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Uneven bounce is not a condition, it's an anomaly

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Deja Vu. Everyone is thinking it. India won the first Test against England and lost the series. India are on the verge of winning the first Test against Australia too. Will there be an encore? I remain reserved on the issue. Australia's team selection was wrong. India batted well but were lucky they didn't have to bat third. The uneven bounce could have had any player in trouble.

From the first day itself, the Chennai wicket began to resemble a road in India after the rains. By the fourth day it was scuffed up. The ball began to turn quite sharply while the bounce was uneven.

When teams from the sub-continent travel abroad, they are often presented with tracks that suit bounce and seam and that are fast. The opposition team unleashes its gaggle of fast bowlers and bundles out the team. Point in case – Pakistan against South Africa. It is only fair that the sub-continent teams play to their strengths when playing at home.

Trying to create similar conditions everywhere is a distasteful solution and perhaps not possible. The difference in pitches only adds to the beauty of cricket, especially Tests. Hence, whether or not to produce turners shouldn't be the question. However, pitches that offer uneven bounce shouldn't be dished out. If the bounce is low, it should be low all the time. Batsmen can adjust to that. If the ball is turning square, batsmen should find a way to deal with it. But when the ball jumps up from the rough, it is next to impossible to find the correct technique to survive. The only thing a batsman can do is look to score runs and hope to God he doesn't get a ball that jumps up or stays so low that it kisses his ankle before crashing into the base of the stumps.

Shane Watson's wicket in the second innings is a case of beautiful bowling. The ball dipped and bounced further away than Watson felt it would and took the glove. The wicket of Phil Hughes wasn't brilliant bowling. The ball was short and wide and Hughes can't be blamed for looking to cut it away. He went back and across but the ball bounced unexpectedly and took the top edge of the bat. If the ball had simply spun, he could have jammed the bat down in time.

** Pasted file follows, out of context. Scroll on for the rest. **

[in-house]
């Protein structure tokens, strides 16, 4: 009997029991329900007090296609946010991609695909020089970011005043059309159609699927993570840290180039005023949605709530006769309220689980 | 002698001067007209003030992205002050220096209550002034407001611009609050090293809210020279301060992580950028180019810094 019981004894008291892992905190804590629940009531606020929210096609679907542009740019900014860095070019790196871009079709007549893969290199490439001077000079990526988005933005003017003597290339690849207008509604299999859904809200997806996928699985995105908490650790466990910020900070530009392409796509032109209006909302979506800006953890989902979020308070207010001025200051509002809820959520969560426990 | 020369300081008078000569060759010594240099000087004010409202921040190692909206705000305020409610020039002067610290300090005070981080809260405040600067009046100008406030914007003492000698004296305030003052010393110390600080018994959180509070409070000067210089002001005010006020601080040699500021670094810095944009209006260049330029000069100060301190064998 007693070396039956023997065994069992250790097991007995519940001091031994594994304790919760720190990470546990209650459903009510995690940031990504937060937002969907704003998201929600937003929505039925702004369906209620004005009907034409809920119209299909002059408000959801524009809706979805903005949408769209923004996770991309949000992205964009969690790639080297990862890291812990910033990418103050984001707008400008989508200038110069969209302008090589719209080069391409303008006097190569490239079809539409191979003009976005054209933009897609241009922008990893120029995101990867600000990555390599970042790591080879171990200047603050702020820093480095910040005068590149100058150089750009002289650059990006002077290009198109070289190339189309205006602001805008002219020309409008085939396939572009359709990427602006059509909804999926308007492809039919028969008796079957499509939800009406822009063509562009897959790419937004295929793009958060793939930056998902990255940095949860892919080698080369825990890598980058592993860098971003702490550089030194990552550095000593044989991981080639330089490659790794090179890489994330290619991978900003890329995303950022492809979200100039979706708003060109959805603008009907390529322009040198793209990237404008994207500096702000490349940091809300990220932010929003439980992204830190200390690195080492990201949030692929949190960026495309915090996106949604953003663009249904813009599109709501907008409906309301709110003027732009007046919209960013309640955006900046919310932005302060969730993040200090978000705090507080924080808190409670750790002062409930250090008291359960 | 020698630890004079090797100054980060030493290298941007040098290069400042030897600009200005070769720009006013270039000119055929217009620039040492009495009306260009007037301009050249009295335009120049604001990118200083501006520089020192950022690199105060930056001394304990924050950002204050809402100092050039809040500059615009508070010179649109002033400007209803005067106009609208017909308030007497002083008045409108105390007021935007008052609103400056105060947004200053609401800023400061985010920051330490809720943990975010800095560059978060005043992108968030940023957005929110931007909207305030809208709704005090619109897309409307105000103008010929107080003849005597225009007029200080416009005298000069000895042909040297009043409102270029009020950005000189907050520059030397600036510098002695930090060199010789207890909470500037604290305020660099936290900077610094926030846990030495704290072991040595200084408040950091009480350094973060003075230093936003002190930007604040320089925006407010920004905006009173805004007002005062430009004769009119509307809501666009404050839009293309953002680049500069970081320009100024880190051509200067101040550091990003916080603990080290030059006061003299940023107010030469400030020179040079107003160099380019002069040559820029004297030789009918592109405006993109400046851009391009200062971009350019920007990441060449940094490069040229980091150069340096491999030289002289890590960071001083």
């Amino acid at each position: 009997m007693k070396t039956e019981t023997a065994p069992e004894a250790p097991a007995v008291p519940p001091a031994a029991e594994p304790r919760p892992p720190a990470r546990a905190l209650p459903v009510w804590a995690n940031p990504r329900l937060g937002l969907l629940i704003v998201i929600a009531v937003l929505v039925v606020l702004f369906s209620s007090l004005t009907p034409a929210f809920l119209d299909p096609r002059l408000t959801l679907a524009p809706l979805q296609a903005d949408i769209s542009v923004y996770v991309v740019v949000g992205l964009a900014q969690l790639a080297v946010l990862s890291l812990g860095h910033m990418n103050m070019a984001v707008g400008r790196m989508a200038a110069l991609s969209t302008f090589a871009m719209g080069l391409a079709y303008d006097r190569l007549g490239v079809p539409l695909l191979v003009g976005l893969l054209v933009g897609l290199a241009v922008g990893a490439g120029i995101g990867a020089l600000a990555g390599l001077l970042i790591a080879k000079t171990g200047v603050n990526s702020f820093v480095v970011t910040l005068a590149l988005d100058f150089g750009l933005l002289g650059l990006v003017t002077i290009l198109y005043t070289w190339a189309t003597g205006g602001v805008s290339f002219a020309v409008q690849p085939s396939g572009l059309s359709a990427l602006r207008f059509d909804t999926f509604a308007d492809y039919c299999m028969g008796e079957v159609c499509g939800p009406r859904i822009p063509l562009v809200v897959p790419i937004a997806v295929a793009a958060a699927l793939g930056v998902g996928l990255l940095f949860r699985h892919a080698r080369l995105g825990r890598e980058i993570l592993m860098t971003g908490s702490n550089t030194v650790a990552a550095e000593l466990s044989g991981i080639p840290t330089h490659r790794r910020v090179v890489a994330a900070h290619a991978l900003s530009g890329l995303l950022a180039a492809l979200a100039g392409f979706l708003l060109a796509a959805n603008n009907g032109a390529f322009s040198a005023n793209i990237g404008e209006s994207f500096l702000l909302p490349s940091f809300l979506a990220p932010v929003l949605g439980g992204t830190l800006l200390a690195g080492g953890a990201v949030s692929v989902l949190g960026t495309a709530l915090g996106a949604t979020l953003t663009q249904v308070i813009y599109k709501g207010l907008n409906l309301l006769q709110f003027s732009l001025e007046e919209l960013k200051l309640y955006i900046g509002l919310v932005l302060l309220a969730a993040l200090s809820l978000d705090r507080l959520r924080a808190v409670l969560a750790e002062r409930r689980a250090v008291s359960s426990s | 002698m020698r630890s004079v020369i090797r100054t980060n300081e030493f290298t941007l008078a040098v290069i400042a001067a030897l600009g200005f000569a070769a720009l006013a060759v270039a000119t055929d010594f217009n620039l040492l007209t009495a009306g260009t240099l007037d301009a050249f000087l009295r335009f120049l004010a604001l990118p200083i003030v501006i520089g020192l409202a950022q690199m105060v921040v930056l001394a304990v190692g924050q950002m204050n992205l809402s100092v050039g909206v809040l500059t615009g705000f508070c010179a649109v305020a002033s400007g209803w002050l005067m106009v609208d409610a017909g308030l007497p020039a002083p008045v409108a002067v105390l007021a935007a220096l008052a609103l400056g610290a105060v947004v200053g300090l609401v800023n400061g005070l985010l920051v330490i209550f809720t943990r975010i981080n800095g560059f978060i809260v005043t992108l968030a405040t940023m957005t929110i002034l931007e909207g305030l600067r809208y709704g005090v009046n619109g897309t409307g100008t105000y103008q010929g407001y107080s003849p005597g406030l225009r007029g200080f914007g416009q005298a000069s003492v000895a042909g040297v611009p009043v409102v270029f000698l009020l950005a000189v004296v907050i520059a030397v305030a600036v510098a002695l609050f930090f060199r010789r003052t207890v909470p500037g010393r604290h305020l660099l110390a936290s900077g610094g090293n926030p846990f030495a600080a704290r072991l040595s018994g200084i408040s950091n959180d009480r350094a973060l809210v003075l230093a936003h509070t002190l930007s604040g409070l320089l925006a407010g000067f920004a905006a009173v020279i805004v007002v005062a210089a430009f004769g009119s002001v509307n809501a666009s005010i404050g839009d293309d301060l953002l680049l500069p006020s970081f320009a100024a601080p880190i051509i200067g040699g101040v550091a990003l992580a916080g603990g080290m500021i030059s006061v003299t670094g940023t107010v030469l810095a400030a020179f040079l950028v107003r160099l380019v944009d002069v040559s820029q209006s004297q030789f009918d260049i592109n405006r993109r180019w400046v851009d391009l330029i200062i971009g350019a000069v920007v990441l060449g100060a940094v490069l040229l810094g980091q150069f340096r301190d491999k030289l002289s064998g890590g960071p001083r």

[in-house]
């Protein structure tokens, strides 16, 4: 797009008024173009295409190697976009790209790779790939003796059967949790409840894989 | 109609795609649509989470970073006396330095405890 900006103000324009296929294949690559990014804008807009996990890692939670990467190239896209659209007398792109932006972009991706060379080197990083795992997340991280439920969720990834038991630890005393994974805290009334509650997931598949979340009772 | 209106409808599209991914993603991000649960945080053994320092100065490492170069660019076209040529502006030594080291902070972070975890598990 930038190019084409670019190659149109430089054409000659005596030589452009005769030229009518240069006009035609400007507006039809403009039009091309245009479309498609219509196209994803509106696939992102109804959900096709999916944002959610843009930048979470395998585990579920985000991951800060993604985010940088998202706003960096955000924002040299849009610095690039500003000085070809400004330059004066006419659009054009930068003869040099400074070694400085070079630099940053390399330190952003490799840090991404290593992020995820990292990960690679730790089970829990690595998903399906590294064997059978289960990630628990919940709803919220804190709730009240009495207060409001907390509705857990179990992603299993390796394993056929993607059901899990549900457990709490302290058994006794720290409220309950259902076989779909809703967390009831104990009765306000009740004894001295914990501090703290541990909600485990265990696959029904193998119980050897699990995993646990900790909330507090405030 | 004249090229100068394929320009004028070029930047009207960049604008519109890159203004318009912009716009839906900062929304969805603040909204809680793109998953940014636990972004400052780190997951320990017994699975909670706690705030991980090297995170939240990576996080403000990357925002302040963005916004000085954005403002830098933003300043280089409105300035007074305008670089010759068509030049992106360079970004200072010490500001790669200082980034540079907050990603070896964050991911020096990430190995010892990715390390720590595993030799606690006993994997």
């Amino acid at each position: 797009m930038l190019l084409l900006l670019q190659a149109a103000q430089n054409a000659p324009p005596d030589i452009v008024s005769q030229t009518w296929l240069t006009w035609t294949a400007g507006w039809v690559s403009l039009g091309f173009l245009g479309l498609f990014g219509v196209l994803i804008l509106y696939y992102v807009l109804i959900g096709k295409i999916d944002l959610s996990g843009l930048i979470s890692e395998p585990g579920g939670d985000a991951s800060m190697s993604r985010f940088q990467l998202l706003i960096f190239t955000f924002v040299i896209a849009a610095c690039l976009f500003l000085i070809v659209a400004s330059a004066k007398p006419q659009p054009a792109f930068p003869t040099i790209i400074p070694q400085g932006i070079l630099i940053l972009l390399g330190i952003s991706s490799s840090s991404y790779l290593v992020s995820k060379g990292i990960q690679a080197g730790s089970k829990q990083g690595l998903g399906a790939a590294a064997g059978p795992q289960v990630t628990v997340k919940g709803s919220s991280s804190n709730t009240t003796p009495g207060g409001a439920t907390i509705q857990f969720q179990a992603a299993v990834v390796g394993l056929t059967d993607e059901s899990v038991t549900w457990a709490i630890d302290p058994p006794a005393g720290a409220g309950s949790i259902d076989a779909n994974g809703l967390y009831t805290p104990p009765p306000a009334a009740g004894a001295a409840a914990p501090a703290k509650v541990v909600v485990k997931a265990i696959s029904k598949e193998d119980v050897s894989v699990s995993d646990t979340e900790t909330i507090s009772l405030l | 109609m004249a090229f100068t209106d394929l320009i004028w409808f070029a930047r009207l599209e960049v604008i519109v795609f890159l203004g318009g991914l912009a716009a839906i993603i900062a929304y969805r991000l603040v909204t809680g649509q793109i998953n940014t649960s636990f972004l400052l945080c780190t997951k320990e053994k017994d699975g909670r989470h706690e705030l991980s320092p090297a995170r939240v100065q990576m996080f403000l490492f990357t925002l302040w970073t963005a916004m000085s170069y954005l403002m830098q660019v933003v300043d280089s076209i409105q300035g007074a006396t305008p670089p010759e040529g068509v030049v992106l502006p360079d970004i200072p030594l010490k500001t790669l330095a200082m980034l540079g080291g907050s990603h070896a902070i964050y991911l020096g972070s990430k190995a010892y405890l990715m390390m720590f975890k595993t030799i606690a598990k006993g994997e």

When such a delivery happens once in 50 overs, it's understandable. When every delivery seems to possess the inherent ability of a cobra, it makes life difficult for the batsman. It could be argued that nothing happened when India were batting. True. But the sun beat down on the wicket and dried it even further and in pursuit of maybe a 100, it wouldn't be surprising if India lost a few wickets.

Playing seam or spin, the key according to experts is playing late. Don't line the ball up and look to play straight. There is a technique to playing in every condition. There is no sure shot way of handling uneven bounce. It is not a playing condition, it is an anomaly. Spin and bounce should be the sub-continent flavour, not spin and uneven bounce.

There are a few things that the first Test has revealed. Australia's batting depends a lot on Michael Clarke (obvious before the Test too). James Pattinson is a smart and strong bowler. Nathan Lyon cannot play the lead. Harbhajan Singh does not deserve to be in the Indian team. Sachin Tendulkar still can perform. Kohli will do well in Tests. Sehwag and Vijay should make way and despite the double century, Dhoni is still unconvincing as a Test batsman.



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